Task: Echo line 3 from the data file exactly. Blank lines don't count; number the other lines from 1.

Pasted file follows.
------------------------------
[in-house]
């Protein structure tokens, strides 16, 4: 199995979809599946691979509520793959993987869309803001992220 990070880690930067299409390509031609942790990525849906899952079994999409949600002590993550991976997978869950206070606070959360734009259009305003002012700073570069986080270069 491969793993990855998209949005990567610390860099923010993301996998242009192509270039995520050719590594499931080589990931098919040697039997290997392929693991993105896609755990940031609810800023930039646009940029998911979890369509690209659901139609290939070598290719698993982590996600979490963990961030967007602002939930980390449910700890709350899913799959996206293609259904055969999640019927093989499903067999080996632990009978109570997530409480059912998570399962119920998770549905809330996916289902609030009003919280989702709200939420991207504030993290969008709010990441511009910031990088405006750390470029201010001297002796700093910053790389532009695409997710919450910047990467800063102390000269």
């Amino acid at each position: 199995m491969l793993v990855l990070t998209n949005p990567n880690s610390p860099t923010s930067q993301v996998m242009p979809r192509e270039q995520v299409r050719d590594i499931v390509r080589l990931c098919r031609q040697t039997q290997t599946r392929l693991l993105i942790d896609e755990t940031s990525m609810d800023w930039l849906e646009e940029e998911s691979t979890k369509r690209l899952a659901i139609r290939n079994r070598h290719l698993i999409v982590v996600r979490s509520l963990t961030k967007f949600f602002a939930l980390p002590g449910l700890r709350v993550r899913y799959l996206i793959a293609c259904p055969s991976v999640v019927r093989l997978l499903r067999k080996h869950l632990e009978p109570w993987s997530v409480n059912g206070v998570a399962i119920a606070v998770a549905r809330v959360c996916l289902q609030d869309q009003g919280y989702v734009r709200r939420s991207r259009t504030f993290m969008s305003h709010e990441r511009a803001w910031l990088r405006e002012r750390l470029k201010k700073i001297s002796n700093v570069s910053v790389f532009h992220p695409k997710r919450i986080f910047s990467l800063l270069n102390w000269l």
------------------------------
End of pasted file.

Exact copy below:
């Amino acid at each position: 199995m491969l793993v990855l990070t998209n949005p990567n880690s610390p860099t923010s930067q993301v996998m242009p979809r192509e270039q995520v299409r050719d590594i499931v390509r080589l990931c098919r031609q040697t039997q290997t599946r392929l693991l993105i942790d896609e755990t940031s990525m609810d800023w930039l849906e646009e940029e998911s691979t979890k369509r690209l899952a659901i139609r290939n079994r070598h290719l698993i999409v982590v996600r979490s509520l963990t961030k967007f949600f602002a939930l980390p002590g449910l700890r709350v993550r899913y799959l996206i793959a293609c259904p055969s991976v999640v019927r093989l997978l499903r067999k080996h869950l632990e009978p109570w993987s997530v409480n059912g206070v998570a399962i119920a606070v998770a549905r809330v959360c996916l289902q609030d869309q009003g919280y989702v734009r709200r939420s991207r259009t504030f993290m969008s305003h709010e990441r511009a803001w910031l990088r405006e002012r750390l470029k201010k700073i001297s002796n700093v570069s910053v790389f532009h992220p695409k997710r919450i986080f910047s990467l800063l270069n102390w000269l």